This week, I urge you to read. Read something that you love, read something that you hate, read something that makes you think. Read because you can.
It’s Banned Books Week, and we should celebrate. Celebrate your right to take in the words on the page – to see them and feel them and interpret them however you see fit. In more official terms (aka according to the American Library Association) “Banned Books Week highlights the benefits of free and open access to information while drawing attention to the harms of censorship by spotlighting actual or attempted bannings of books across the United States.”
It’s strange to think about the books we read or have read – and to imagine not being allowed to experience them. Seriously, look at these lists on the Frequently Challenged Books page. There’s a menu on the left side where you can browse by year, or see classics that have been banned or challenged – you won’t believe it.
Zora Neale Hurston makes the list with Janie and Their Eyes Were Watching God, as does Maya Angelou with the autobiographical I Know Why the Caged Bird Sings. William Golding and Aldous Huxley’s school-age classics, Lord of the Flies and Brave New World have their own respective spots, and William Faulkner’s excruciatingly frustrating and simultaneously genius (yes, I have strong opinions about what I read) As I Lay Dying is also on the list. More recently, J.K. Rowlings’ unique and well-crafted Harry Potter series has had to stand up to the challenge as well.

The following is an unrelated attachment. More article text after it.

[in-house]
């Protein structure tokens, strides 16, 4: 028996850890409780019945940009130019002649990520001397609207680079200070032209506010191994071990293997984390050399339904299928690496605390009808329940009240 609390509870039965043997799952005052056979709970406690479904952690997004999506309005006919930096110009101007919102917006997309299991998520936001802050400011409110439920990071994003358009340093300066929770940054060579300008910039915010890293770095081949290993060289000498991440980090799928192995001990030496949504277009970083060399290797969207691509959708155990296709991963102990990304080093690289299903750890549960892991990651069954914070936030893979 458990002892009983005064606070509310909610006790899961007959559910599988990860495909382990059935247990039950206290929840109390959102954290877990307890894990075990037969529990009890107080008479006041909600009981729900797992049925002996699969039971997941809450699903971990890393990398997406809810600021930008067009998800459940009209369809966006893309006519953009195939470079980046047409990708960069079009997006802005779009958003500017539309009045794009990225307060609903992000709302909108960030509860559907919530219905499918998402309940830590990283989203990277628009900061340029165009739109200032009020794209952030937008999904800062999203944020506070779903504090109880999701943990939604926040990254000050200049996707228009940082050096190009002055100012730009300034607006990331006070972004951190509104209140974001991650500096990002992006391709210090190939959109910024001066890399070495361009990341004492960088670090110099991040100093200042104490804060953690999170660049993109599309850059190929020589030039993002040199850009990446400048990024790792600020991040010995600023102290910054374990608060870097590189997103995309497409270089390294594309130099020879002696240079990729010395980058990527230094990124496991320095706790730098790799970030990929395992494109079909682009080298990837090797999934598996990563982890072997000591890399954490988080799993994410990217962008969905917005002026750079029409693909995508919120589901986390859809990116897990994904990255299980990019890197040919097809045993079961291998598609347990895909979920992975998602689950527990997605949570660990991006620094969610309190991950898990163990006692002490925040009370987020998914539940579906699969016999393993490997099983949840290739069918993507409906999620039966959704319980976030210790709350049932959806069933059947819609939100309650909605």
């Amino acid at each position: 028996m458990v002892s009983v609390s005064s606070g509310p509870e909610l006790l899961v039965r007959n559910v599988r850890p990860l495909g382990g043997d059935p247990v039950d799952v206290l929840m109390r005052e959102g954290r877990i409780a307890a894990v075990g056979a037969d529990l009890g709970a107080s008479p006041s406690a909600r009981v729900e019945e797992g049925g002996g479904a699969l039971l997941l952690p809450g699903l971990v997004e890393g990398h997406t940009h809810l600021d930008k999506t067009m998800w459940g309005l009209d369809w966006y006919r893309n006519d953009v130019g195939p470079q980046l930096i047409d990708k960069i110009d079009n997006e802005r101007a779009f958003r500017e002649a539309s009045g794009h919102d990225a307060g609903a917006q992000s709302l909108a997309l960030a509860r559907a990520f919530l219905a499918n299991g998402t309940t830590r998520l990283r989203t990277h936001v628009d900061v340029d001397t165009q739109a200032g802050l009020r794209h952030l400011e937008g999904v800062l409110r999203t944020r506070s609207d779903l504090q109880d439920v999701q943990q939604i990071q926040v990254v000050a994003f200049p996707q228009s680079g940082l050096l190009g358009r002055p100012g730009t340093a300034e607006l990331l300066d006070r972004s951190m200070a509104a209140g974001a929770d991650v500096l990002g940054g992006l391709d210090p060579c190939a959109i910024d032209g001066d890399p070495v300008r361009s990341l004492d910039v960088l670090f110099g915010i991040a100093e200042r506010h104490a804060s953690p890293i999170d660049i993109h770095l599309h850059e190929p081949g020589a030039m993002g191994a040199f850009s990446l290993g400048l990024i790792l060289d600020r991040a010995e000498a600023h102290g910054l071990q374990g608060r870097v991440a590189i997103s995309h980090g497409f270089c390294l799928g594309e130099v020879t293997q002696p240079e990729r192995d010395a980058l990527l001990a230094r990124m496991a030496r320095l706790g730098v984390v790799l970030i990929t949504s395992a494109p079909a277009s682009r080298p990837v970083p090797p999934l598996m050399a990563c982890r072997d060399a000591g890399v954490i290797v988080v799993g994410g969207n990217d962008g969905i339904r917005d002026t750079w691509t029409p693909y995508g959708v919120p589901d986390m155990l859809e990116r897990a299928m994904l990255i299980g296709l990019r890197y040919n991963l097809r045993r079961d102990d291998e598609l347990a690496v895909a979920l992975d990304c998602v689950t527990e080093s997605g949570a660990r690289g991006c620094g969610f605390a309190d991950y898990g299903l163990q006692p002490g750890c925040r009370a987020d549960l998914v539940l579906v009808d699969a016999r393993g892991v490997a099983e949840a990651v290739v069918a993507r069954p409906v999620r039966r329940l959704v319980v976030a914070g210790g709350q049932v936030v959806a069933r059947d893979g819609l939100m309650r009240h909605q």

And last but certainly not least, The Great Gatsby stands alongside other intelligent, worthwhile and life changing literature as a text that has been challenged or banned. And so, if none of this (somehow) has meant anything to you – here is my plea. Read something this week. Do it for me. Do it for F. Scott Fitzgerald and for Daisy and for Jay. Do it because of the beauty and the misery, the true love and tragedy that I found within the pages of my favorite book in the universe. I would not read or think the way I do now were it not for that brief peek into the Fitzgerald’s rendition of the East and West Egg. I would not be myself if I’d never read The Great Gatsby (over and over again).
Call me crazy, call me dramatic, call me whatever you want. I don’t care. Just read something. Read anything. Just read. And be thankful that you can.